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Beginner random advise pseudo-guide.

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About two years ago, I played Pillars Of Eternity, just as it came out. I did not get very far: I kept dying, the mechanics were obscure, the quests confusing. So I stopped playing. I started again. I am glad I did: the patches have improved the game massively. Send this "guide" to some friends who thought it was nice so here it is: Anything I missed or that is inaccurate? Please let me know.

Thus, have some Pillars of Eternity advise… In no order whatsoever.

Character build is a min/max exercise. The above guide is good at giving you ideas. Personally, I play ciphers. If I had to chose another class, I'd go Wizard or Paladin. Chanter sounds great but all you do is chant… So, pick races and background that give you bonus to your class.

Most state tests are 12+, 16+, and 18+ so getting as many things at 16 is a plus. Don't hesitate to dump state(s) to 3.

Look at your companions, you need the following three as they are recurring in the next game: Eder, Aloph, and Pallegina. The first two, are nearly your first companions. The last one, you get after Act I.

There are no quest markers but every journal entry for the quest tells you where to go.

Read lore. It is a very rich world and you'll get quickly lost without it.

All your items can be enchanted. This is the way to True Power. So, look at it all and get the basic ingredients -- even if it means buying them. You can do that at any time from the equipment screen: select an item, it's at the bottom of the description.

Feel free to buy magical gear if you have spare cash. I prefer to buy ingredients and enchant.

Find/buy raw food, cook it, and use it as a way to get massive bonus. There is  a cook book. Literally, a cook book!
Fill in your quick use slots with stuff to use during combat.
You can set all party members to be AI controller. This is nice if you want to just concentrate on what your character is doing. AI does a good job. In fact, you could put all your party (not just the NPCs) as AI controlled and not worry about combat at all. I do not recommend that, but each to its own.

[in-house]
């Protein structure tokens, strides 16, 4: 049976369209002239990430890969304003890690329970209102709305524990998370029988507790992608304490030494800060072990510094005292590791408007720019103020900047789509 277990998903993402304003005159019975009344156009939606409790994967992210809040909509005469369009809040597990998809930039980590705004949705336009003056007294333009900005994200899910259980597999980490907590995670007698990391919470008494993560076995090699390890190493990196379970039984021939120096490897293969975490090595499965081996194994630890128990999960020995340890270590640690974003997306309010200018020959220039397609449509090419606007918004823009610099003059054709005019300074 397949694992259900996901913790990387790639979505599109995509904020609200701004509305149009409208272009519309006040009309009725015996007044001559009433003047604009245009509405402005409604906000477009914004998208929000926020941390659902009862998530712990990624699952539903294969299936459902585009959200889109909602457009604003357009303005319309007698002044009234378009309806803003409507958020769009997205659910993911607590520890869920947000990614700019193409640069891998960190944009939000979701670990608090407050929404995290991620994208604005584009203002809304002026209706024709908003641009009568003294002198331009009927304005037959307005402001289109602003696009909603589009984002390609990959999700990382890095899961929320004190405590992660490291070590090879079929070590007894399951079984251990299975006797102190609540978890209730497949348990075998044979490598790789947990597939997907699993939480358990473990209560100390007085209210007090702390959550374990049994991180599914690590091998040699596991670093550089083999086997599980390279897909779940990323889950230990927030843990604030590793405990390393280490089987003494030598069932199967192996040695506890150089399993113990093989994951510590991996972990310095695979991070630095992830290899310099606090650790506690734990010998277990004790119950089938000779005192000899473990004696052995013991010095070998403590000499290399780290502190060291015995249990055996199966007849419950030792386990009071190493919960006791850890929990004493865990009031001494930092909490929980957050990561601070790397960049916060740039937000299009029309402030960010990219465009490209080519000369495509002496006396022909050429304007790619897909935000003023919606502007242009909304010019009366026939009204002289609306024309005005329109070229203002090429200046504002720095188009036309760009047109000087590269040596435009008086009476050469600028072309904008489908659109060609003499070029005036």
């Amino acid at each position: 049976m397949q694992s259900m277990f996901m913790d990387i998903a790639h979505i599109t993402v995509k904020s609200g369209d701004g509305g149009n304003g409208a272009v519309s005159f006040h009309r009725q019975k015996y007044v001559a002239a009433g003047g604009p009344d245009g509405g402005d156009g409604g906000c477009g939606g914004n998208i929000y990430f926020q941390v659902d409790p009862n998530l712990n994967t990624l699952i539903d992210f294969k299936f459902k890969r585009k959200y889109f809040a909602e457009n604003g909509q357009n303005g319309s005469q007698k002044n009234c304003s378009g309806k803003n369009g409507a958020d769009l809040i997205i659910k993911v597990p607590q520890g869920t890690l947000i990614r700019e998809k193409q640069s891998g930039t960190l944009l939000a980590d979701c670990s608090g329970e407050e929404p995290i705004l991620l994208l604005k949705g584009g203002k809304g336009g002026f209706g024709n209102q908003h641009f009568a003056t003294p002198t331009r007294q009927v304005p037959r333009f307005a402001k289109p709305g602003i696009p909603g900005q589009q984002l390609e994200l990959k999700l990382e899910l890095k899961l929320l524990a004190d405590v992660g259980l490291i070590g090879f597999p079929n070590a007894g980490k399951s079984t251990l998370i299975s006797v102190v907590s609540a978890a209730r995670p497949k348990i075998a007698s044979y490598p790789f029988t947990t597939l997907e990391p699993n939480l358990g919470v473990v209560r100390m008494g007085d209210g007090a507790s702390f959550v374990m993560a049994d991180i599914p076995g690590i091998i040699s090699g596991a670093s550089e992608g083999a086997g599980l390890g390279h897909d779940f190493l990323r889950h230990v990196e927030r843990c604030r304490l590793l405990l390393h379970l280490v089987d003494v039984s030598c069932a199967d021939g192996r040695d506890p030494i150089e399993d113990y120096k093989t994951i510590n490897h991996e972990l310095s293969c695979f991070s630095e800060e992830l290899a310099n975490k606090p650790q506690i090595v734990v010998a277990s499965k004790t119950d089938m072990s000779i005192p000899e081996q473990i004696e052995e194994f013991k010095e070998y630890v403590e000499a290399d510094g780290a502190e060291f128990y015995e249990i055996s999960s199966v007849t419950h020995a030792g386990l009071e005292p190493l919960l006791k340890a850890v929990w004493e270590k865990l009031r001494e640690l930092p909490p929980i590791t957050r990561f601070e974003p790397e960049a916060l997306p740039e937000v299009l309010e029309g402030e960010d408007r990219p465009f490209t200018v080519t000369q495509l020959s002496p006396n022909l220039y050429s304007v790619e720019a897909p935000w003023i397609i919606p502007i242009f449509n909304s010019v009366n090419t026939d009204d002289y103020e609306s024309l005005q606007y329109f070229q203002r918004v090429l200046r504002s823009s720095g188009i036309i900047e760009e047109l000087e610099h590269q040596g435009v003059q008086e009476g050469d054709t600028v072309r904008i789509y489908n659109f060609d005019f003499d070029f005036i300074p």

In combat, I tend to concentrate on the biggest threat first and mush it. Then, back to the biggest threat left and so on.

You can play combat at half speed as well, giving you more time to think. Or you know, pause it?

Camping supplies allow you to regenerate abilities (eight hours sleep) and you can buy a few but you will find some as random loot.

Always have lock picking sets, crow bars, and grappling hooks. ALWAYS.

You can set a pattern in which your party travel: do so. Make sure the tanks are in the front, casters at the back, and supporter in the middle. You can set two: one for outside, one for inside.

Some dialogue will have a marker (like "[Diplomat]" or "[Passionate]" or …) at the end.  It is well worth picking the same one (or two) over and over again. You build up a reputation using those and get more out of people.

Sneak mode is great but slow but you can speed time up. In sneak mode, you can detect traps and hidden things. Use fast mode to travel from A to B when you know there is nothing to fear.

There is no level scaling so if you are getting mushed into a thine paste, you are not high level enough. Go back and do more stuff.

You earn XPs by doing quests and exploring, not killing monsters.

You make money by finishing quests, raiding everything not nailed down, and selling loot. The latter gets massive but your "treasure chest" is accessible form anywhere so you can just keep piling it and sell it later.  In addition, your keep generate taxes revenue every so often although you need some of that to pay for the guards that you eventually get there.